B cells regulate autoimmunity by provision of IL-10

Abstract

To assess the importance of B cell control of T cell differentiation, we analyzed the course of the T helper type 1 (TH1)-driven disease experimental autoimmune encephalomyelitis in mice with an altered B cell compartment. We found that recovery was dependent on the presence of autoantigen-reactive B cells. B cells from recovered mice produced interleukin 10 (IL-10) in response to autoantigen. With a bone marrow chimeric system, we generated mice in which IL-10 deficiency was restricted to B cells but not T cells. In the absence of IL-10 production by B cells, the pro-inflammatory type 1 immune response persisted and mice did not recover. These data show that B cell–derived IL-10 plays a key role in controlling autoimmunity.

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Figure 1: Severe EAE in B cell–deficient mice correlates with uncontrolled type 1 autoreactivity.
Figure 2: B cells from recovered B6 mice produce MOG-specific IL-10.
Figure 3: B cell production of IL-10 is required for recovery from EAE.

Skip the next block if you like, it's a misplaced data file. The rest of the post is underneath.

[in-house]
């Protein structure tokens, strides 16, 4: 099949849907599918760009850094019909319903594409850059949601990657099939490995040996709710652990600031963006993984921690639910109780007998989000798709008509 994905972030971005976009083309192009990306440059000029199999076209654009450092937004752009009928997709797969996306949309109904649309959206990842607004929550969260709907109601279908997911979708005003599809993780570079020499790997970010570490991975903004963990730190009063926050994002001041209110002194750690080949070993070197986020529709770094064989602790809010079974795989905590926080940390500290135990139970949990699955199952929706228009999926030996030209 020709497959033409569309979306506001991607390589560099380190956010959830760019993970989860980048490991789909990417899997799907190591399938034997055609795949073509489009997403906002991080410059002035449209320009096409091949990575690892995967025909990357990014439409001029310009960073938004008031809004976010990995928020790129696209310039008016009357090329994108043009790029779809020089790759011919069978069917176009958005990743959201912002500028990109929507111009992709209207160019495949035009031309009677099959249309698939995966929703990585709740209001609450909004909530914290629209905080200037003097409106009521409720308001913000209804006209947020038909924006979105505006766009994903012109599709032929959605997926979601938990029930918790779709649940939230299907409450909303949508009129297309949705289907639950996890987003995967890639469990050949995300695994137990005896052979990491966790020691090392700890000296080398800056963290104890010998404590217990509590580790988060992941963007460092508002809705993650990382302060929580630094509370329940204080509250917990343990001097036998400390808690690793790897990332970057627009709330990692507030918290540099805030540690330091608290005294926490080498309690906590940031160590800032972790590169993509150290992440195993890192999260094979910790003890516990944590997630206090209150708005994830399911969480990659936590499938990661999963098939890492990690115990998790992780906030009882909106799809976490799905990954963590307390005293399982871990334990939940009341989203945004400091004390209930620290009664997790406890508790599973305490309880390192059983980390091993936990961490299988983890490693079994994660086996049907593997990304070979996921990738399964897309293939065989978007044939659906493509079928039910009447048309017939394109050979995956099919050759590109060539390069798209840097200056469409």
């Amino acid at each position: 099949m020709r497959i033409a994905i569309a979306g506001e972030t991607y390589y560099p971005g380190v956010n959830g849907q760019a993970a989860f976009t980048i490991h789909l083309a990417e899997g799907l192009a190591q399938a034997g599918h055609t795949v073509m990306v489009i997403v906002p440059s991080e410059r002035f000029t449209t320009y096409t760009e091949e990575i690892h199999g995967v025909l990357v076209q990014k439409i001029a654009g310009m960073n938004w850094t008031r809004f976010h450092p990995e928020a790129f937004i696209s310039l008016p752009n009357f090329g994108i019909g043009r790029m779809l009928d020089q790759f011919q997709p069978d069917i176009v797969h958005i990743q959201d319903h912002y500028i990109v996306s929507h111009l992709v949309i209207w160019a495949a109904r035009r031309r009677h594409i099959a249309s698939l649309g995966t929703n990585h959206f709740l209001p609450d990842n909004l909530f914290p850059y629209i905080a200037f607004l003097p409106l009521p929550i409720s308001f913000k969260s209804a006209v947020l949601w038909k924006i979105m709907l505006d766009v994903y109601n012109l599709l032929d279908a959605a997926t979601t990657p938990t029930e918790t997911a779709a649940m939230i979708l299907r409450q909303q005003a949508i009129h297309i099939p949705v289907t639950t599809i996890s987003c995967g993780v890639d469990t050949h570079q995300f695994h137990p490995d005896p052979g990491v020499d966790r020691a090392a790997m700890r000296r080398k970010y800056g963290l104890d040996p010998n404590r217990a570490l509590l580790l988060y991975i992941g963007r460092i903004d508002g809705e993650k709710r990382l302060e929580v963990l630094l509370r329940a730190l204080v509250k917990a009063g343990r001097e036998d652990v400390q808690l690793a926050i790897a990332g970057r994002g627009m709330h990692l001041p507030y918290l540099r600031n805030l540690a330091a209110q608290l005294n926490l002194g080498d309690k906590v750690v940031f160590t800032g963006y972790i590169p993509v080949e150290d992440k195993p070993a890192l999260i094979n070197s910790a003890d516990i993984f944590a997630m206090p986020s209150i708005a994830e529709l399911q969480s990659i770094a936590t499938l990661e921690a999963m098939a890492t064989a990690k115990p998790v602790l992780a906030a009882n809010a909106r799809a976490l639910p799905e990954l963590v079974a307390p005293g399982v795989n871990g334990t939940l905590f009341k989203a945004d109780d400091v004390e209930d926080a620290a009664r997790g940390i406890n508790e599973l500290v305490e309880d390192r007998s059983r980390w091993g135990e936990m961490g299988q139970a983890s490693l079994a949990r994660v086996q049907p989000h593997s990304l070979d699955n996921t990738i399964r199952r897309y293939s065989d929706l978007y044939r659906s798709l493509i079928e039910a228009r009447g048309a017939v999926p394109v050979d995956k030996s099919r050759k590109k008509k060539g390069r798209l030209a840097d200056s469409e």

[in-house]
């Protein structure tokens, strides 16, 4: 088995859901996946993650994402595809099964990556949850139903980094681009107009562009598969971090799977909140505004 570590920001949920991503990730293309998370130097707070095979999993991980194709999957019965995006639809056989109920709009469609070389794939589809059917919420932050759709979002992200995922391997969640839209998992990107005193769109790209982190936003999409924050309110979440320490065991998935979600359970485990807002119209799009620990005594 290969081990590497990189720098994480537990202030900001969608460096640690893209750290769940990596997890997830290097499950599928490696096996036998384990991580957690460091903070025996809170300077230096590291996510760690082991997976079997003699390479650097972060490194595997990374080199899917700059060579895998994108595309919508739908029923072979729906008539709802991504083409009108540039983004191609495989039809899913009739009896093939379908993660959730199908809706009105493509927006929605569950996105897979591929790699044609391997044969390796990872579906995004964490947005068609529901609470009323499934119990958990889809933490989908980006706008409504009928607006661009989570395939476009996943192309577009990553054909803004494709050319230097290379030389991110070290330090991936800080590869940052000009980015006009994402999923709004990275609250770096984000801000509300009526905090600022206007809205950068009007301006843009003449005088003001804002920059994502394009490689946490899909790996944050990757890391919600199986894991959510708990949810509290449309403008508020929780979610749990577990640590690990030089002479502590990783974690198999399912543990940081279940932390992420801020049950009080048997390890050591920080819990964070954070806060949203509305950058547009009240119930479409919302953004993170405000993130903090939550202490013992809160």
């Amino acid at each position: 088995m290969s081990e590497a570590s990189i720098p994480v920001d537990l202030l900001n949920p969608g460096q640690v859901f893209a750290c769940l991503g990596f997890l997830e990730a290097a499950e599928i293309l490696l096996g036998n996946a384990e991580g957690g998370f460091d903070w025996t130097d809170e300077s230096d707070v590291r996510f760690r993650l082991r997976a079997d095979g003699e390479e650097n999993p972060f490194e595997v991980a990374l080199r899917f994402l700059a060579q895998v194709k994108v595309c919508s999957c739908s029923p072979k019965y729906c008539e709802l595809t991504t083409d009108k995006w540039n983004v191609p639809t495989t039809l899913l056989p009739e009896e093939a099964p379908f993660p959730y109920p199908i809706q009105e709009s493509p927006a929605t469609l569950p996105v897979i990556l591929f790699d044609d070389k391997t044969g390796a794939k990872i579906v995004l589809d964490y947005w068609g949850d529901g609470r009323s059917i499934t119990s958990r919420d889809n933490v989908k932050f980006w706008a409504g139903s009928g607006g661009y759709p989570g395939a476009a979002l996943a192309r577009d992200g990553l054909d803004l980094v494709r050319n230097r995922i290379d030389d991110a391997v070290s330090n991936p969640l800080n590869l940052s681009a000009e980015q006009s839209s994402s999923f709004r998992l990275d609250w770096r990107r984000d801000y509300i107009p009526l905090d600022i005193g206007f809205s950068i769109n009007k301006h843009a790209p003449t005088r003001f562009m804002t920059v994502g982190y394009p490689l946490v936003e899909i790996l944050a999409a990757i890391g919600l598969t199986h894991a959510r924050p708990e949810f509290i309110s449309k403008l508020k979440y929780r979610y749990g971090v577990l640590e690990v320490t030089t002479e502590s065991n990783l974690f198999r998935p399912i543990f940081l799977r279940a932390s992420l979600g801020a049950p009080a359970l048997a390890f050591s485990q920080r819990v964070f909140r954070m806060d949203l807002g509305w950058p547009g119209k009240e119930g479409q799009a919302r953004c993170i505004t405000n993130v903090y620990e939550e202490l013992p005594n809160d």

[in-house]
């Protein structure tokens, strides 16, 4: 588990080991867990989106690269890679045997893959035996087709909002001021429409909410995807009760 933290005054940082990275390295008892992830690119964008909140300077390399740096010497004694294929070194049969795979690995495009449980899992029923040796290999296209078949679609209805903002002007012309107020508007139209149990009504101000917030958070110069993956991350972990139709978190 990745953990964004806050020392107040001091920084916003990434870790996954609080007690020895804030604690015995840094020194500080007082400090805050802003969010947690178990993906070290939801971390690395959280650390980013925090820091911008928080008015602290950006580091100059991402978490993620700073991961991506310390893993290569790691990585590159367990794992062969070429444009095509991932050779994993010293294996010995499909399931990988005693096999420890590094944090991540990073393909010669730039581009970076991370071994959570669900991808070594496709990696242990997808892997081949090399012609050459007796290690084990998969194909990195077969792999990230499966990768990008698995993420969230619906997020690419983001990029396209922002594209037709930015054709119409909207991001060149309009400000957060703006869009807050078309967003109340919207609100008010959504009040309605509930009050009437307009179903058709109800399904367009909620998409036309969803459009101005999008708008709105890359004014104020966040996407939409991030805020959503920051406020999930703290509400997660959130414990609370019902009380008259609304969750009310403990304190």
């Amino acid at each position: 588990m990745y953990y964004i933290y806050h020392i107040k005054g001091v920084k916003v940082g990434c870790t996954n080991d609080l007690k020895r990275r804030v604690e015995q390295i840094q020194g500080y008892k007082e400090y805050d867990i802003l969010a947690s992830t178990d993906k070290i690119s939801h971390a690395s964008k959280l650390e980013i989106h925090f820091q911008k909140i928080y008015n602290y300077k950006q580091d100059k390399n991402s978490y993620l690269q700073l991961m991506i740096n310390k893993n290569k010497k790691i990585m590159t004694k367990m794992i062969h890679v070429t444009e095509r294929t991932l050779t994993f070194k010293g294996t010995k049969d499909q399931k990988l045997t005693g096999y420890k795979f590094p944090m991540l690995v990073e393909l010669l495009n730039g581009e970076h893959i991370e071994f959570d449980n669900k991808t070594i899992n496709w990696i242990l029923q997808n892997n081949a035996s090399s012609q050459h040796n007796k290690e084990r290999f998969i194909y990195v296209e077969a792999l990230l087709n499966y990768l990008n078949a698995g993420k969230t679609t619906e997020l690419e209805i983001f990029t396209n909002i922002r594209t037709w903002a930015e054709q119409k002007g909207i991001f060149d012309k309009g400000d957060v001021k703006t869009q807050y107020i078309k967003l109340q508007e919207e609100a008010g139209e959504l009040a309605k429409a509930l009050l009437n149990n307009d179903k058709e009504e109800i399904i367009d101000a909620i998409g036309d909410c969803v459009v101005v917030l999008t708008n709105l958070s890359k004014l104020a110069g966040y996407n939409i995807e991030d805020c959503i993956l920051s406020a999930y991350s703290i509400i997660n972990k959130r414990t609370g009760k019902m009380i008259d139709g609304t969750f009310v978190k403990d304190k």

Figure 4: Further analysis of the requirement for B cells in EAE recovery.
Figure 5: B cell IL-10 deficiency correlates with enhanced type 1 autoreactivity.
Figure 6: IL-10–producing B cells can transfer recovery from EAE.

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Acknowledgements

Supported by grants from the Medical Research Council UK and the Wellcome Trust and by the Wellcome Trust (D.G.) and Medical Research Council (S. M. A).

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Correspondence to Stephen M. Anderton.

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Fillatreau, S., Sweenie, C., McGeachy, M. et al. B cells regulate autoimmunity by provision of IL-10. Nat Immunol 3, 944–950 (2002). https://doi.org/10.1038/ni833

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